Julius Caesar, Commentary on the Hispanic War, 20 [6]

The Latin for the last sentence is tersely, "Servi sunt in crucem sublati, militi cervices abscisae." Meaning, the slaves were "hoisted up into the assembly of a gallows" or "pushed / borne up onto a stake and impaled thereon." Nota bene: crucem is the accusative of crux, and when the preposition in is used with an accusative, it indicates motion towards an object and entry into or contact with it. Since only three slaves were put to death in this manner, I am holding the opinion that it is the full-blown Priapean variety described above.

C. A Threat to Caesar from Pompey's Faction - and their Final Success!

Indeed, during the first civil war, Julius Caesar perceived himself to be under the threat of crucifixion, or at the least, torture. He expressed exactly that in a speech before Pharsalus:
Today either the reward or the penalty of war is before
us. picture to yourself the crosses and chains in store for Caesar, my
head stuck upon the rostrum and my bones unburied.

Lucan, The Civil War (Pharsalia) 7.303-5 [7]

Now here the latin for "crosses" is cruces, accusative plural of crux. it could mean crosses, crucifixions, direct impalements, or simply tortures, or a combination thereof, for a person can only be put to death once by crucifixion or by single or simultaneous multiple direct impalement. My opinion? It means tortures, followed by beheading and (possibly) post-mortem crucifixion or impalement of the corpse.

Indeed, the Pompeiian threat never went away, for even after the Senate had bestowed many honors upon Caesar, including those of dictator, pontifex maximus, and (to be bestowed post-mortem) of a divus, what did the Pompey loyalists do? They assasinated Julius Caesar in Pompey's Curia, in the portico section that was used as temporary quarters for the Senate, with twenty-three stab woulnds in what must have been felt like torture. It was Cassius Longinus who dealt the fatal blow, and Caesar fell backwards with his arms out toward his side at the base of a statue of Pompey himself.

And when, and even before, Mark Anthony displayed the wax image on the tropaeum?
The people could endure it no longer. It seemed to them monstrous that all the murderers who, with the single exception of Decimus Brutus, had been made prisoners while belonging to the faction of Pompeius...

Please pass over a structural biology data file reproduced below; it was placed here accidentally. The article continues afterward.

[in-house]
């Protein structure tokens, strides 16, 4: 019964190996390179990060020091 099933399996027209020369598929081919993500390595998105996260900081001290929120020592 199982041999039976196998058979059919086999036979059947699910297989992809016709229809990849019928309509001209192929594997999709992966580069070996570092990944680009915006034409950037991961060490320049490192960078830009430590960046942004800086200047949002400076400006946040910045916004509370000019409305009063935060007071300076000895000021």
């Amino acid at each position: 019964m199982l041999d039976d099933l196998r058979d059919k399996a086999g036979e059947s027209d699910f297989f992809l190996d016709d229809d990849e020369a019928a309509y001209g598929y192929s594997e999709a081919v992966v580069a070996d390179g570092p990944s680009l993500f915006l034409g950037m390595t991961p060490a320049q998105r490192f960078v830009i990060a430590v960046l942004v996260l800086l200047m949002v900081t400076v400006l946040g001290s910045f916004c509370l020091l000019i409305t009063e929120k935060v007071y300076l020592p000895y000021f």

Appian, The Civil Wars 2.20.146 [8]

Indeed, the killer who struck the fatal blow, Cassius Longinus, had previously in 53-52 BCE subjugated Judea by force after Crassus' defeat at the hands of the Parthian Empire. In quelling a rebellion there, he captured 30,000 Jews including a certain Pitholaus who had defected and led the Jewish rebellion after Aristobulus passed on and had Pitholaus executed on the advice of Aristobulus' son, Antipater, whom Cassius held in high regard (Josephus, Antiquities of the Jews 14.7.3, Jewish War 1.9). There is little doubt that the mode of this execution was crucifixion or impalement because it was Aristobulus' father, Alexander Jannaeus, who had done the same to 800 Pharisees in the middle of the City of Jerusalem and earned the bon mot of "Thracian." [vi] [vii]

And nine years after he crucified in Judea, Cassius Longinus has killed again! To all the Romans attending the funeral, including not a few Jewish people, the exposition of the tortured body in imagino must have struck the assassins' deed as tantamount to a crucifixion!

D. Mark Anthony's Execution of Antigonus.

Mark Anthony, the one who displayed the wax image of Julus Caesar's slain body on a cruciform tropaeum, went on to slay a beloved ruler himself.

During the Civil War that was to follow in the wake of Julius Caesar's assasination, Antigonus, the last of the Jewish Hasmonean Kings, met his demise on the orders of Mark Anthony, to allay the fears of Herod, who would become Kind Herod the Great, because he, Herod, was a very unpopular private citizen of Arab-Idumean stock whereas Antigonus was a well-loved monarch of royal blood. The method of execution was by beheading with an axe (Cassius Dio, Roman History 49.22.4-6; Josephus, Antiquities of the Jews 14.16.4 [487-91], 15.5-10; Jewish War 1.18.3 [354-7]; Plutarch, Anthony 36.2). All agree that it was a most dishonorable death for a king and Mark Anthony gained quite a bit of notoriety from that; Cassius Dio was the only one who noted what went on before he was beheaded:
These people (the Jews of Judea) Anthony entrusted to a certain Herod to govern; but Antigonus he bound to a cross and scourged, -- a punishment no other king had suffered at the hands of the Romans -- and afterwards slew him.
Cassius Dio, Roman History 49.22.4-6 [9]

It should be noted that the word for "to a cross" here is σταυρῷ which also means "to a post" and the word for "flogged" is ἐμαστίγωσε, which is commonly translated in the New Testament as "scourged," i.e., "torn up by blows." It appears to be related to μαστιχάω (mastikhaō, “I grind the teeth”) from which the word "masticate" (to chew) is derived.

It is possible that the death of the last of the Hasmoneans at the hand of Mark Anthony might have had a hand in transmorphing the exhibitied wax image of the cruciatus, Julius Caesar, and his hidden body into an exposed cruciarius himself! [viii]

E. Threats against Octavian Caesar (Augustus).

Now before Caesar's nephew and adopted son, Octavian, would be able to rise to the throne, he basically has to fight a multiple-way civil war with Decimus Brutus, Marcus Lepidus, Mark Anthony, and the Pompey partisan / nobleman faction. He had first aligned himself with the latter alliance but when he discovered that they were making threats against him and found out that Anthony and lepidus had formed an alliance themselves, he defected to to Lepidus and Anthony's side.